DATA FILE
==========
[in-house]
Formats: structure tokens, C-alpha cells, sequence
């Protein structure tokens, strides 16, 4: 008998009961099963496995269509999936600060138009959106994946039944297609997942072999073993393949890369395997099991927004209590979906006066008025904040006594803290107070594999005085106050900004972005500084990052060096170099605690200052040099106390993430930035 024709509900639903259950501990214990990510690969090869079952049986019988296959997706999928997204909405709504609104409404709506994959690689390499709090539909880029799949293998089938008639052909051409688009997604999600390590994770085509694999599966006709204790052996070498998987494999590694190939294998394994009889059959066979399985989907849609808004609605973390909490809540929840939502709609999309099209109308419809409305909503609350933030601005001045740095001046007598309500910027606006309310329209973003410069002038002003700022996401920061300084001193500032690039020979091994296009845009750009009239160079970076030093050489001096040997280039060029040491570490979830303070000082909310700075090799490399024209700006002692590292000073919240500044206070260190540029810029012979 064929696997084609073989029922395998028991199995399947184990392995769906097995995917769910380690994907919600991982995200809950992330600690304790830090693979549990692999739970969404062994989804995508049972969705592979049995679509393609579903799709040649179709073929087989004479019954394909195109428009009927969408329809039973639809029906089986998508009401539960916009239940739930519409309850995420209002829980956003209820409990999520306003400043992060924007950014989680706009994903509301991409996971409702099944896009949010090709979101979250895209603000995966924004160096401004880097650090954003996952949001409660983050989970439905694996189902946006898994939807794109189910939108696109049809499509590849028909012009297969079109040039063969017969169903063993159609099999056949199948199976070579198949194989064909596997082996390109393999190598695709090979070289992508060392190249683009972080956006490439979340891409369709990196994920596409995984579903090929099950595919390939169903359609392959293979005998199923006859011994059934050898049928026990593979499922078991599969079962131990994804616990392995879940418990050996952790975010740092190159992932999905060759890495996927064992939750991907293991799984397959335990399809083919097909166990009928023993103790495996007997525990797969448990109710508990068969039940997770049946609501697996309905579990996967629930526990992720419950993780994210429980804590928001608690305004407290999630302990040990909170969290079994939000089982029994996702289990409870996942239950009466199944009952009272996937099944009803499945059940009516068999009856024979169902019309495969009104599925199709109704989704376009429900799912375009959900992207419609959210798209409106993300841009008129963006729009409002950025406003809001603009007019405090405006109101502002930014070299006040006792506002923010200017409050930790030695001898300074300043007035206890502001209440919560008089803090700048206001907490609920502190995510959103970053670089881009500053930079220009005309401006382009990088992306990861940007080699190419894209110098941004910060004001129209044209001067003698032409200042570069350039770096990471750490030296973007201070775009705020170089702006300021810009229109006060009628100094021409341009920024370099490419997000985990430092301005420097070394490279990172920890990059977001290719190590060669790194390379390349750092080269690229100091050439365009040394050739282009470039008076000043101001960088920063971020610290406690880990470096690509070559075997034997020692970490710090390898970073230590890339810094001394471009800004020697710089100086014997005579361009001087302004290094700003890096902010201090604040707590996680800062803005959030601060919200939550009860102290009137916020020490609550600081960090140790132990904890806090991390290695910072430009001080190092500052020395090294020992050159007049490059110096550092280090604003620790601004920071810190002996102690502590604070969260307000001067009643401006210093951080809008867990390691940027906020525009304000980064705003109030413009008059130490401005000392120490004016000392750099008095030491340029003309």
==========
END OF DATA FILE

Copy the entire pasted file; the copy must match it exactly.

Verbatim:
[in-house]
Formats: structure tokens, C-alpha cells, sequence
């Protein structure tokens, strides 16, 4: 008998009961099963496995269509999936600060138009959106994946039944297609997942072999073993393949890369395997099991927004209590979906006066008025904040006594803290107070594999005085106050900004972005500084990052060096170099605690200052040099106390993430930035 024709509900639903259950501990214990990510690969090869079952049986019988296959997706999928997204909405709504609104409404709506994959690689390499709090539909880029799949293998089938008639052909051409688009997604999600390590994770085509694999599966006709204790052996070498998987494999590694190939294998394994009889059959066979399985989907849609808004609605973390909490809540929840939502709609999309099209109308419809409305909503609350933030601005001045740095001046007598309500910027606006309310329209973003410069002038002003700022996401920061300084001193500032690039020979091994296009845009750009009239160079970076030093050489001096040997280039060029040491570490979830303070000082909310700075090799490399024209700006002692590292000073919240500044206070260190540029810029012979 064929696997084609073989029922395998028991199995399947184990392995769906097995995917769910380690994907919600991982995200809950992330600690304790830090693979549990692999739970969404062994989804995508049972969705592979049995679509393609579903799709040649179709073929087989004479019954394909195109428009009927969408329809039973639809029906089986998508009401539960916009239940739930519409309850995420209002829980956003209820409990999520306003400043992060924007950014989680706009994903509301991409996971409702099944896009949010090709979101979250895209603000995966924004160096401004880097650090954003996952949001409660983050989970439905694996189902946006898994939807794109189910939108696109049809499509590849028909012009297969079109040039063969017969169903063993159609099999056949199948199976070579198949194989064909596997082996390109393999190598695709090979070289992508060392190249683009972080956006490439979340891409369709990196994920596409995984579903090929099950595919390939169903359609392959293979005998199923006859011994059934050898049928026990593979499922078991599969079962131990994804616990392995879940418990050996952790975010740092190159992932999905060759890495996927064992939750991907293991799984397959335990399809083919097909166990009928023993103790495996007997525990797969448990109710508990068969039940997770049946609501697996309905579990996967629930526990992720419950993780994210429980804590928001608690305004407290999630302990040990909170969290079994939000089982029994996702289990409870996942239950009466199944009952009272996937099944009803499945059940009516068999009856024979169902019309495969009104599925199709109704989704376009429900799912375009959900992207419609959210798209409106993300841009008129963006729009409002950025406003809001603009007019405090405006109101502002930014070299006040006792506002923010200017409050930790030695001898300074300043007035206890502001209440919560008089803090700048206001907490609920502190995510959103970053670089881009500053930079220009005309401006382009990088992306990861940007080699190419894209110098941004910060004001129209044209001067003698032409200042570069350039770096990471750490030296973007201070775009705020170089702006300021810009229109006060009628100094021409341009920024370099490419997000985990430092301005420097070394490279990172920890990059977001290719190590060669790194390379390349750092080269690229100091050439365009040394050739282009470039008076000043101001960088920063971020610290406690880990470096690509070559075997034997020692970490710090390898970073230590890339810094001394471009800004020697710089100086014997005579361009001087302004290094700003890096902010201090604040707590996680800062803005959030601060919200939550009860102290009137916020020490609550600081960090140790132990904890806090991390290695910072430009001080190092500052020395090294020992050159007049490059110096550092280090604003620790601004920071810190002996102690502590604070969260307000001067009643401006210093951080809008867990390691940027906020525009304000980064705003109030413009008059130490401005000392120490004016000392750099008095030491340029003309």